“There’s Beauty in Broken Things” - Shikha Rathi, Founder, The ReUp Studio
The ReUp Studio, founded by 24-year-old Shikha Rathi, is a sustainable fashion brand that collects discarded pieces of cloth from factories to make dresses that are one of a kind.
Indians are no strangers to the concept of recycling. We’ve all seen our nanis and dadis put good old clothes/utensils/clay pots and whatnot through creative lifecycles before finally deciding to toss them away. Although rise in global waste production throws light on the importance of recycling products, real change can be brought about once next generations follow suit. Fortunately, the textile industry has seen a major shift as millennials and Gen Z move away from fast fashion, embracing thrift-shopping and eco-friendly clothing brands that are local and sustainable.
While social media paints a pretty picture around fast fashion trends, a Pune-based startup is gradually gaining popularity for recycling scraps collected from factories and turning them into beautiful clothes. Meet Shikha Rathi, 24-year-old optimist and founder of The ReUp Studio, a local, eco-friendly brand that promotes sustainable fashion. One conversation with Shikha is all it takes to realize that she doesn’t look at the world like most people do. “As a kid, I was drawn towards discarded objects. I would collect broken parts hoping to make something new out of them. Throwing away things was hard as I thought those broken objects had the potential to be fixed. It was the little things throughout my life that led me to this journey”, she said, while explaining what led her towards sustainable fashion.
She believes in influencing young minds by helping people find value in broken objects instead of tossing them away. With ReUp, Shikha aims to create a world where people see value and hope in brokenness, thus making room for creativity and innovation. “We live in a world of broken people and broken things, and when we see something broken, our instinct is to throw it away. We use things and people and discard them without taking time to repair, heal or mend them. The ReUp Studio believes in challenging this ‘use-and-throw’ mentality by looking at things with potential and belief of something better.”
All businesses come with their share of good and bad experiences. While terms like organic, natural, and eco-friendly are not widely recognized (or accepted!) in India, one of the major challenges for Shikha was something that came from within. “The biggest challenge for me was starting up. I had my fears, and it was difficult for me to believe that I could do it. I had nowhere else to go and I didn't want to go elsewhere, because I had a conviction in my heart that this is what I am supposed to be doing. Gradually, the power of those voices in my head grew weaker and well, I am where I am!” When you start off with something new, whether it’s a tennis class or a business venture, you’re bound to have fears and you will make mistakes. What matters in these moments of doubt is the attitude you adopt to move forward. With ReUp, Shikha brings to you an optimistic outlook, hope and self-confidence, along with eco-friendly purchases that help reduce your carbon footprint.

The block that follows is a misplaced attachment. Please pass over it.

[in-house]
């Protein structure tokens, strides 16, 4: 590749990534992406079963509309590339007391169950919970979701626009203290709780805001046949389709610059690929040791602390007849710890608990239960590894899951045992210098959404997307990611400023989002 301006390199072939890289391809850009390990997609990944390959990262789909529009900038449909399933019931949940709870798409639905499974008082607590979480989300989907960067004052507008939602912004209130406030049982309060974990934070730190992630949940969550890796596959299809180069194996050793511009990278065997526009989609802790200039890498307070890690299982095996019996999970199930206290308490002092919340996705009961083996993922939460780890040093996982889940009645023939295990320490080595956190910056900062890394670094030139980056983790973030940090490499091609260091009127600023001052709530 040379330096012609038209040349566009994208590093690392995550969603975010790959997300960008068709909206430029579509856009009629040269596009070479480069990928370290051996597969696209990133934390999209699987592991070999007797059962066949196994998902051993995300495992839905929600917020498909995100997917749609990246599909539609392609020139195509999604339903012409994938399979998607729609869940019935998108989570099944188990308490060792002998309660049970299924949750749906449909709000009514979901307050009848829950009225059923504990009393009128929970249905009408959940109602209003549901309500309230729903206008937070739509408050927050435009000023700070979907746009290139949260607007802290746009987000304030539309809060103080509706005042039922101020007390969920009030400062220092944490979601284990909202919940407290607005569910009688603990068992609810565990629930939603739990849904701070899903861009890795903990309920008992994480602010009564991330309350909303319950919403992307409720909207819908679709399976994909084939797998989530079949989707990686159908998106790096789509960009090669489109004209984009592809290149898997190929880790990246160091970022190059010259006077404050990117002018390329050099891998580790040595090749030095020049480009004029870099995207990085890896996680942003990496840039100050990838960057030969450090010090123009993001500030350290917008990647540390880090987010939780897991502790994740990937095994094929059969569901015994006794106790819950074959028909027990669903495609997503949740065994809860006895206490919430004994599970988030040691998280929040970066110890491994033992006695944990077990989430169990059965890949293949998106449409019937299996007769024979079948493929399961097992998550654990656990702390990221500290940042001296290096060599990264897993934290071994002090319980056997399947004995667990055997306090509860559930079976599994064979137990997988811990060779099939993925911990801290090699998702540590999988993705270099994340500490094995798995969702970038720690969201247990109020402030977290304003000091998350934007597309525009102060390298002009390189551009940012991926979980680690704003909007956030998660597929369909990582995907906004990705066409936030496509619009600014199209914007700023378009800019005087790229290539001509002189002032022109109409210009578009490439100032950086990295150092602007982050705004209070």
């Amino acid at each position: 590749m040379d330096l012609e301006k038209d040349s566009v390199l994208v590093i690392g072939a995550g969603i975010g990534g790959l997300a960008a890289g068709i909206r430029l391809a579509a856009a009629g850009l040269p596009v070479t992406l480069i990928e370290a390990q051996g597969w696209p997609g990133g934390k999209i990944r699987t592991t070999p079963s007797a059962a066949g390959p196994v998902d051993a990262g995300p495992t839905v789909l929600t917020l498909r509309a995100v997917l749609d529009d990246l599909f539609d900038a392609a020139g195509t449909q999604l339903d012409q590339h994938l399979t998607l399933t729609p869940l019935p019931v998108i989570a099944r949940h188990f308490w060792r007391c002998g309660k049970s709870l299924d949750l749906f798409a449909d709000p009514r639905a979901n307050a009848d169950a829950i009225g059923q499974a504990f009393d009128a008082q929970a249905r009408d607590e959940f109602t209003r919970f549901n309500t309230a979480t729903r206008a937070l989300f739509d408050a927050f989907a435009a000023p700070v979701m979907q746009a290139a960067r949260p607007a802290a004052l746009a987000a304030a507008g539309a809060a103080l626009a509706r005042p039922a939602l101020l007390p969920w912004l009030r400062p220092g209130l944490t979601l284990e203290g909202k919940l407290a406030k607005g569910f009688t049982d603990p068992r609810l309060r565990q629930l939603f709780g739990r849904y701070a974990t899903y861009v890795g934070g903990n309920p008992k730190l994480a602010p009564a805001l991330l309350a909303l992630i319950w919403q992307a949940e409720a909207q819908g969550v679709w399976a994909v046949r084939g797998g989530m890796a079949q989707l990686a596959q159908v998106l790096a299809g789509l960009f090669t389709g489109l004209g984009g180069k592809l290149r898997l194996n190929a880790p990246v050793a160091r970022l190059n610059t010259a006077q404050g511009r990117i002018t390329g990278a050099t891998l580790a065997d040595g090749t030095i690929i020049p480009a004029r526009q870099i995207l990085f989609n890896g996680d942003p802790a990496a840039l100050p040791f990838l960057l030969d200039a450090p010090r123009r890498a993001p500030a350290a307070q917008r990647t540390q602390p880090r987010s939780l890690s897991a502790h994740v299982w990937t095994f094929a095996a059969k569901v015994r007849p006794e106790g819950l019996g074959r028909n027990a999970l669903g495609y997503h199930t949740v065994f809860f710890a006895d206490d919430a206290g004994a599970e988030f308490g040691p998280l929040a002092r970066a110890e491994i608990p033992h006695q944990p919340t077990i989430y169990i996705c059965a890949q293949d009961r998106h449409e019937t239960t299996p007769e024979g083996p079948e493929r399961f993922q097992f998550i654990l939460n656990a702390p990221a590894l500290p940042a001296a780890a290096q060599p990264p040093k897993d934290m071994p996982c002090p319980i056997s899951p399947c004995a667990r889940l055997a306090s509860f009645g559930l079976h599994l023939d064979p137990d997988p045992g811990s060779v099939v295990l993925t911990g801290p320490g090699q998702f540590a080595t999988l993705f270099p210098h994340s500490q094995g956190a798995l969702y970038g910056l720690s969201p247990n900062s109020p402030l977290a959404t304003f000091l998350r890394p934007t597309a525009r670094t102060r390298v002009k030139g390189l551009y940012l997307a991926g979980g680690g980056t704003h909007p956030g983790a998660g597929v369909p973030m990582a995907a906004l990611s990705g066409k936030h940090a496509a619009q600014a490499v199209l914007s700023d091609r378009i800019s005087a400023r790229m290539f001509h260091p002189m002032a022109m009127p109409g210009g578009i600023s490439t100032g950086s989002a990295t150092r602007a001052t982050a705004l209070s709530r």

Inspiring someone is no piece of cake! One of the most valuable things we humans can do is motivate each other to make better choices. A brand that promotes and supports the environment, is eco-friendly and sees value in what we call ‘waste’ is one that holds the power to influence young minds. Shikha believes that ReUp has the potential to influence lifestyles and help this generation make mindful purchases. “I think people are becoming aware, and if given good options, people will buy sustainably. Also, getting clothes from ReUp is not simply purchasing eco-friendly clothes. It is so much bigger than that, even bigger than ReUp. Choosing sustainable clothing makes you part of a much bigger movement, a bigger picture where a choice as simple as sustainable clothing helps bring about change.”
Lastly, Shikha has a message for all young minds, one that encourages us to choose hope by not giving up on ourselves and the environment: “Learn to see things in a new, fresh way. Just because objects or people are broken, instead of tossing them away, look for value and potential in them. Something new and beautiful can come out of the most broken situations and things. So don’t fall prey to the use-and-throw culture and above all, choose hope.” Giving for Good Foundation looks up to local heroes like Shikha Rathi who do their bit to make the world a better place. It’s not about ‘how much’ you can give. If you’re someone who is just starting out, taking a sustainable step, then you’re already way ahead of most. It's all about perspectives.